NOCTURAMA – movie review


    Grasshopper Films
    Reviewed by: Harvey Karten, CompuServe Film d-based on Rotten Tomatoes
    Grade: B
    Director:  Bertrand Bonello
    Written by: Bertrand Bonello
    Cast: Finnegan Oldfield, Vincent Rottiers, Hamza Meziani, Manal Issa, Martin Guyot, Jamil McCraven, Rabah Nait Oufella, Laure Valentinelli, Ilias Le Doré, Robin Goldronn, Luis Rego, Hermine Karagheuz, Adèle Haenel.
    Screened with Critics’ link, NYC, 8/7/17
    Opens: August 11, 2017
    Nocturama Poster #1
    In his movie two years ago, “Saint Laurent,” Bertrand Bonello unfolded a view of the world-famous designer at the peak of his career, from 1967 to 1976.  Bonello now offers a narrative film, “Nocturama,” that could almost be predicted as a follow-up, since his characters appear to worship at the throne of bourgeois capitalism.  Yet these young people, men and women, are doing things that make us in the audience believe that capitalism would be the last system they bow down to, considering the acts of terror that they inflict on buildings and people in Paris.  These millennials are terrorists, but not in the form we generally consider, i.e. motivated by a radical Islamic hatred to Western society.  In fact, we don’t know why they act as they do, even when one of them says midway, “It had to be done.”

    “Nocturama,” the name deriving from the place that zoo animals are kept at night, may or may not refer to the actions of this band of revels without a known cause when they patronize a luxury department store, La Samaritaine, hiding out until after the store’s clothing they spend the wee hours of the morning.  Bonello, who wrote the script as well as directing, has no problems with long takes, the camera focusing on this motley band of pals beginning in the Paris Metro.  The station and its train could arouse the envy of the four million New Yorkers who travel by subway amid screeching trains, endless announcements to “see a suspicious package, tell a cop or an MTA employee.”  Inside the Paris metro, there is only the whispered voice on the speakers announcing each station.

    From the looks of these anarchists, we perceive that something momentous is about to happen—and theater-goers should note that the explosions taking place in major buildings precede the terrorists attacks even before the Charlie Hebdo shooting in January of 2015.  The group drop packages here and there, including one at the HSBC bank shortly after TV newscasters note that the London-based bank is to lay off 50,000 employees.  Explosions go off almost simultaneously including one that creepily burns the golden statue of Joan of Arc as though recreating the French heroine’s execution.  With all TV stations describing the events, the rebels hole up in the department store, playing music on the Bang & Olufsen high end speakers, its dramatic and bursting sounds selected by Bonello, who is also a musician.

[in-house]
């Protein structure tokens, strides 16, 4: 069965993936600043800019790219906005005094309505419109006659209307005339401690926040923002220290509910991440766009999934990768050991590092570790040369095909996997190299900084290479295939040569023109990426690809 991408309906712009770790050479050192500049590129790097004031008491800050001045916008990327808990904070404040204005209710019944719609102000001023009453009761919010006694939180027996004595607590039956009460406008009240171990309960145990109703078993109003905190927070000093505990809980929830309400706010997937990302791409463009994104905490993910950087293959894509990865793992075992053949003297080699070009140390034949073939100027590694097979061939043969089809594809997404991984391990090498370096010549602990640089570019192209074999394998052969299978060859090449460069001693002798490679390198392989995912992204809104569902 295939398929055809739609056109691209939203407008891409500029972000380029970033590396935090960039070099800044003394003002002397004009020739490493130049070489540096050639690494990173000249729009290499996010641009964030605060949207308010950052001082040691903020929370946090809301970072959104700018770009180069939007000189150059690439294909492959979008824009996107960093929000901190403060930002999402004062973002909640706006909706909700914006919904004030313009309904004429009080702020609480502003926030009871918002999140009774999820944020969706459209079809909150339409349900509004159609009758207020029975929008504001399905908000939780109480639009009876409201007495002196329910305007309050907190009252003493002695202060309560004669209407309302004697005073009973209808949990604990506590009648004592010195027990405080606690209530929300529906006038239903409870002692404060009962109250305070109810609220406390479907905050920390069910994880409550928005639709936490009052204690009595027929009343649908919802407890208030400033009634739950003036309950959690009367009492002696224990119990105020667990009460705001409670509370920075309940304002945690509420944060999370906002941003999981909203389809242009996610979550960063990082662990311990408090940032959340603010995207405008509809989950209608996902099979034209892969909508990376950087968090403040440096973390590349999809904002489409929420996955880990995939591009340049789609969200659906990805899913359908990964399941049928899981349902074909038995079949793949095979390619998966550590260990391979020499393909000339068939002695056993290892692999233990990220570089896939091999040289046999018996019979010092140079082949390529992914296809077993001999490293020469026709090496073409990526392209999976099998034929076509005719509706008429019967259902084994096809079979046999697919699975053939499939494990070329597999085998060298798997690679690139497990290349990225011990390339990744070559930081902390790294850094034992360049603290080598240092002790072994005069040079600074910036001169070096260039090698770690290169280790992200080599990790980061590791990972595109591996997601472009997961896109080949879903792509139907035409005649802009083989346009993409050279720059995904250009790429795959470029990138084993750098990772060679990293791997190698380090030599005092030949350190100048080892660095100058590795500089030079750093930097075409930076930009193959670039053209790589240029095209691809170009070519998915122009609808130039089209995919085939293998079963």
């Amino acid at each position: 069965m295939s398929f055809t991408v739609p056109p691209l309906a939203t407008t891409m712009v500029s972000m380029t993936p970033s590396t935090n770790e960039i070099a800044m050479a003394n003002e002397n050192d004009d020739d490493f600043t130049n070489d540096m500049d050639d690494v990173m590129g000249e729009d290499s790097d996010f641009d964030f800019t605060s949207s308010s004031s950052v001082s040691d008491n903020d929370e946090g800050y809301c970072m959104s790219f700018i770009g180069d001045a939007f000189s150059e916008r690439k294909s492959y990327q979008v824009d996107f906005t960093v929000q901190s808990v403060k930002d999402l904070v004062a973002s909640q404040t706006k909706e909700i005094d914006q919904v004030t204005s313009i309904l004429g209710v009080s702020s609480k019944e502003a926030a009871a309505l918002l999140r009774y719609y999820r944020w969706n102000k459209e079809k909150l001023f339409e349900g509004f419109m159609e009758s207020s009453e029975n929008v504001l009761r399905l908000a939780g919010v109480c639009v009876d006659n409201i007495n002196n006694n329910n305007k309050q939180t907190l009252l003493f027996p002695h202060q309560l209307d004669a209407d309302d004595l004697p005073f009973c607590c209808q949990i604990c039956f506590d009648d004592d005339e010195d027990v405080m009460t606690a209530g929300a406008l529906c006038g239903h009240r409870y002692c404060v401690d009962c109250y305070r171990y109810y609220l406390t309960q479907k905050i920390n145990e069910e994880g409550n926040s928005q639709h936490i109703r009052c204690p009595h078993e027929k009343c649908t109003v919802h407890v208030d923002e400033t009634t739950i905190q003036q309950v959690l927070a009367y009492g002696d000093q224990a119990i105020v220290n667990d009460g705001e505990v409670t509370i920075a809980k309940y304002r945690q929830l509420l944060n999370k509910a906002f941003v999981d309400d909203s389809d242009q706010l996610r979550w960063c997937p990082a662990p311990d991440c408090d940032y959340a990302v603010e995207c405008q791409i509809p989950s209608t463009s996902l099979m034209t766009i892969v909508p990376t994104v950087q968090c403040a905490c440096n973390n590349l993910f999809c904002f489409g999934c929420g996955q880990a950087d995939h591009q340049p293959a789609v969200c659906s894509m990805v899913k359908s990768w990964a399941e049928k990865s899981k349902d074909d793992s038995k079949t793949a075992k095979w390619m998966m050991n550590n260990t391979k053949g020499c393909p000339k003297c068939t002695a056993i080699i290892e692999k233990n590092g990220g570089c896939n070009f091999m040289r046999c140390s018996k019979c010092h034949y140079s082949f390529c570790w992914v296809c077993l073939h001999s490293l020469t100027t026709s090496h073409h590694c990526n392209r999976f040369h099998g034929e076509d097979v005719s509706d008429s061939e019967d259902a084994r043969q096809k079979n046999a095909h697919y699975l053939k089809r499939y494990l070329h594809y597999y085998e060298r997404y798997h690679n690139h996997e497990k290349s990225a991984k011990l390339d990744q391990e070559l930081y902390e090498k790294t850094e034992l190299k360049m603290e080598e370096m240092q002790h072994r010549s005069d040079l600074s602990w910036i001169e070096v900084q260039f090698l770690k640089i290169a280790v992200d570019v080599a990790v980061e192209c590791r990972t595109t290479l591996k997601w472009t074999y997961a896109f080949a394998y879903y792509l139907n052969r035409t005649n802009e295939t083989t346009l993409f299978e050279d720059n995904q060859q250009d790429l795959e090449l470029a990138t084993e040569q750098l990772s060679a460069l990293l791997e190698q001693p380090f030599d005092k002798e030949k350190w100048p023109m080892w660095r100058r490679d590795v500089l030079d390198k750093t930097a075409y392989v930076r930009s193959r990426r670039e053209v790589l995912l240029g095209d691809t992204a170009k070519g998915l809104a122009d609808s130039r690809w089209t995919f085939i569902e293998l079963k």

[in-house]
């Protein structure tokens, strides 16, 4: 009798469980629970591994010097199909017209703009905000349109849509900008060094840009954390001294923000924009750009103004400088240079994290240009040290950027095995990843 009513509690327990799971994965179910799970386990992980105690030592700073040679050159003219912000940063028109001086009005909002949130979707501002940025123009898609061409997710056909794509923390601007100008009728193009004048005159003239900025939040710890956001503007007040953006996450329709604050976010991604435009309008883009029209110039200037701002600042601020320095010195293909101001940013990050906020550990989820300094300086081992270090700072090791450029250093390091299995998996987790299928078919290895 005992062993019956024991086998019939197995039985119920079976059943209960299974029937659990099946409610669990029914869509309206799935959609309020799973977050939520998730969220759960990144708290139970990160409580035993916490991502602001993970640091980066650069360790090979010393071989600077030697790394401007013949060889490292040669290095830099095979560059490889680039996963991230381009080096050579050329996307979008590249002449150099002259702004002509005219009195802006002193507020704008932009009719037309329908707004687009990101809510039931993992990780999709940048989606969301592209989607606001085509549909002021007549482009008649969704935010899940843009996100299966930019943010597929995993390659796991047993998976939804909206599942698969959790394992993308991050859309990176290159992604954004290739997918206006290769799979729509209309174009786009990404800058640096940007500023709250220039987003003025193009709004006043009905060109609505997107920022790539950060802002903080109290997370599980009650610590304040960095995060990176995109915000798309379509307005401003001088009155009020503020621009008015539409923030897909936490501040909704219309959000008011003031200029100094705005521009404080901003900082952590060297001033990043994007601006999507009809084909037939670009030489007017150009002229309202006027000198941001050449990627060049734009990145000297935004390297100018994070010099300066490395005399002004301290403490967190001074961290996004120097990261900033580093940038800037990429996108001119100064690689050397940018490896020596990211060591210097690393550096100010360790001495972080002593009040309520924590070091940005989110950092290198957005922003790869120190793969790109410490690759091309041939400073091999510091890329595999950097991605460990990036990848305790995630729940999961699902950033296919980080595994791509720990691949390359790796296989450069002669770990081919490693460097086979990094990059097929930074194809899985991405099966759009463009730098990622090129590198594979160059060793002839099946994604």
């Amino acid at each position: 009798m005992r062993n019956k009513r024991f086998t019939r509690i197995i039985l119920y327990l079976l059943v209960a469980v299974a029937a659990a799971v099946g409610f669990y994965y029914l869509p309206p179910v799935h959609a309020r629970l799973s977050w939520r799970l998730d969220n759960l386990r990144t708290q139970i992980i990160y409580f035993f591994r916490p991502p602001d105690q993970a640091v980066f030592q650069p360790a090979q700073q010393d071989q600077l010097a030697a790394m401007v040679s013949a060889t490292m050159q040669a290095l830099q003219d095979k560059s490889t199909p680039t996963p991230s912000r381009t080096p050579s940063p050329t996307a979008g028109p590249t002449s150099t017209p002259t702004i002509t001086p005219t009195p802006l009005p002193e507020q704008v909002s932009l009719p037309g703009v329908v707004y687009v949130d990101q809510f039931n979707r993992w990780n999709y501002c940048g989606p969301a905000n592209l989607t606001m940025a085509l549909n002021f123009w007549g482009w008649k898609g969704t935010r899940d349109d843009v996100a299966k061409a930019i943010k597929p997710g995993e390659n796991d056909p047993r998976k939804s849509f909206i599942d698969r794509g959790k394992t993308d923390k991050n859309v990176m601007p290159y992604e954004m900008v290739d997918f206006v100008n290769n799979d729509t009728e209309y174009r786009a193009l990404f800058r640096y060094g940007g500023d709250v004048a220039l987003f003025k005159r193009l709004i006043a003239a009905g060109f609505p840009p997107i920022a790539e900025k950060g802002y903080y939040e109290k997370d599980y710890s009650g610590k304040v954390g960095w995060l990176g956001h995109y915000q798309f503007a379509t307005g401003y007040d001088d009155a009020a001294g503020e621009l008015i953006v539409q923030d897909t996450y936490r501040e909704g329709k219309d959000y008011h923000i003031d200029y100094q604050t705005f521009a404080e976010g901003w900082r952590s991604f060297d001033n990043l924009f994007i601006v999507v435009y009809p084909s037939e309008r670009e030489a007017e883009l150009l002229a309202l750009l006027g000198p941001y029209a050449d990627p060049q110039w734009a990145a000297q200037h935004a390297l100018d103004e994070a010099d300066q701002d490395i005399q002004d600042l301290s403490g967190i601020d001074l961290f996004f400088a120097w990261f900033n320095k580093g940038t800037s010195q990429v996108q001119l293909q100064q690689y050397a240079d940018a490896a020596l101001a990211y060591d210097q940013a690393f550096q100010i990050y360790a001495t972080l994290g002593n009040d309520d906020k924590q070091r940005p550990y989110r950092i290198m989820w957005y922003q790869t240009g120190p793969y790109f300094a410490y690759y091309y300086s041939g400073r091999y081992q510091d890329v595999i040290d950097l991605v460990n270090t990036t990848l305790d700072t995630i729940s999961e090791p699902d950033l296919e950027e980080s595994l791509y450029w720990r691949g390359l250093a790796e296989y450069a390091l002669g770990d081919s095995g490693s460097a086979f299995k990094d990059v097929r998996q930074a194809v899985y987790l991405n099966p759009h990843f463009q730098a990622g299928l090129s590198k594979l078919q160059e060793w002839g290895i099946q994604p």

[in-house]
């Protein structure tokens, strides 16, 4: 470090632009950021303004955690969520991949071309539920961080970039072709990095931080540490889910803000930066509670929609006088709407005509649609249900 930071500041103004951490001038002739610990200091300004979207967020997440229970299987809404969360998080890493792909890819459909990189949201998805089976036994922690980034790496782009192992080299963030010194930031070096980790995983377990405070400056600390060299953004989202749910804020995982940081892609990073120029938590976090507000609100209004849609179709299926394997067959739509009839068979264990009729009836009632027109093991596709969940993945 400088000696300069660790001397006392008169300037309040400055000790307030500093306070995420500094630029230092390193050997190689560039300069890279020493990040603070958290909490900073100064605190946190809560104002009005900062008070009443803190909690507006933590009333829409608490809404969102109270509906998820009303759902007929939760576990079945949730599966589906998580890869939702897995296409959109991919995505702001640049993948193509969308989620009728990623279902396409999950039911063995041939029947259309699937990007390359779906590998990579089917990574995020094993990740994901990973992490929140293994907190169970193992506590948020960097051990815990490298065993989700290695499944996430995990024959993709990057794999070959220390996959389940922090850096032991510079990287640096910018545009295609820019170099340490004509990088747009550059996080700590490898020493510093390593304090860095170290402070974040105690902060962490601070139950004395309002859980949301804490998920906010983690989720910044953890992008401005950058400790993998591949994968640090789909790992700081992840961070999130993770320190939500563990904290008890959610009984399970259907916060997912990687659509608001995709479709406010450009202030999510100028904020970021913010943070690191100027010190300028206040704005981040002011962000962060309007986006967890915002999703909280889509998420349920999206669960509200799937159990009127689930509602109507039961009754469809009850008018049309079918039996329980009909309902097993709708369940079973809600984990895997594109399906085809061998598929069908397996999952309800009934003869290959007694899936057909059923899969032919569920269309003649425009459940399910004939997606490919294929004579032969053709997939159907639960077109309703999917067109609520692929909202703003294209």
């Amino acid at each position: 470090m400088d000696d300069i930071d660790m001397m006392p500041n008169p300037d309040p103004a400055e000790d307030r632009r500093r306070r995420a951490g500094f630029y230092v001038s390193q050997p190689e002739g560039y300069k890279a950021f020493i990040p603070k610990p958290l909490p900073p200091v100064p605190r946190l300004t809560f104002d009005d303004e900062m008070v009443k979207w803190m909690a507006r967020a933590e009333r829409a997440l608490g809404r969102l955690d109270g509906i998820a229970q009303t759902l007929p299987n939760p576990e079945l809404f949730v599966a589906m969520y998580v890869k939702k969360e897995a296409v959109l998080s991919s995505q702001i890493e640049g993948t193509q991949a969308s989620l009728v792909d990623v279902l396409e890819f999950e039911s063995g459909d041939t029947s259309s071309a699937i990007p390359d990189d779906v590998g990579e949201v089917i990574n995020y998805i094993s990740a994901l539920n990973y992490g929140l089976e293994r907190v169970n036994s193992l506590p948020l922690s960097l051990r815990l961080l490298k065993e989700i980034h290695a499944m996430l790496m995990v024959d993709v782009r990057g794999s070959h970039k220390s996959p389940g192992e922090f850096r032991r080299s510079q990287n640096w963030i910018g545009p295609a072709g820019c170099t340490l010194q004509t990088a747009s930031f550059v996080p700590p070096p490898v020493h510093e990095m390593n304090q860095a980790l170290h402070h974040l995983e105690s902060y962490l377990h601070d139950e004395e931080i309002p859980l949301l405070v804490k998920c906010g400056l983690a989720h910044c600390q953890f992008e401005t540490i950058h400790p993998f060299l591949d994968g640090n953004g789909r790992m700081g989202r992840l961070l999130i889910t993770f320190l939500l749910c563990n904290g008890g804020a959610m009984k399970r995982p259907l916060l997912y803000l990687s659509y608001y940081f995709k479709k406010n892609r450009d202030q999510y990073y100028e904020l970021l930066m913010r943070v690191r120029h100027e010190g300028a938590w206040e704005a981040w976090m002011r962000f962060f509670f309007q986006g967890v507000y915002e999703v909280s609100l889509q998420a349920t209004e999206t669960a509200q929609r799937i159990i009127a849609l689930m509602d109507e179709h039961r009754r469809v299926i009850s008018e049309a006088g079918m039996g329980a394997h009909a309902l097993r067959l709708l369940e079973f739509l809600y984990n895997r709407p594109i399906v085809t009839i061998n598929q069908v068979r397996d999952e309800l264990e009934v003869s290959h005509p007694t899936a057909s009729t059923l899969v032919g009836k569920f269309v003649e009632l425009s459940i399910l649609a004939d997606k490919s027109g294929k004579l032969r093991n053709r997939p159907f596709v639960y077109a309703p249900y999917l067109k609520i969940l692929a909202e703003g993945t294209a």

The rebels indulge in the toys, including a car that one of them takes for a spin around the floor; the clothing, including wedding dresses that cause one of the women to dream of a future that may never exist; the food and wine.  In one case a fellow strips, gets into a bathtub and indulges in cognac. There is a rendition by one gent lip-synching to Paul Anka’s “My Way.”  A married, homeless pair are invited into the store to indulge in all the bourgeois accoutrements.

    We are left to wonder: what is the connection between the bombings at the HSBC bank, the Interior Ministry and the statue—and the actions of the group in the department store?  No doubt Bonello will be asked endlessly at interviews what motive he hand in mind, and equally likely he will never give that information.  Perhaps it’s not important to know the reasons, the closest guess being that some want their fifteen minutes plus of fame, dragging along their friends who would not want to be considered dorks.

    While most of the film indulges in conversations, making “Nocturama” not at all the typical action-adventure movie, there are a few passages of extreme violence which, given the time spent at the often comic playing-at-rich antics comes as a surprise.  This, then, is about terrorism, except that it is not; and it’s about rebellion, when we hardly know why.  It’s the kind of film that regardless of our ignorance of motives causes us to gape at  and never to look away.

    Unrated.  130 minutes.  © Harvey Karten, Member, New York Film Critics Online
    Comments, readers?  Agree? Disagree? Why?

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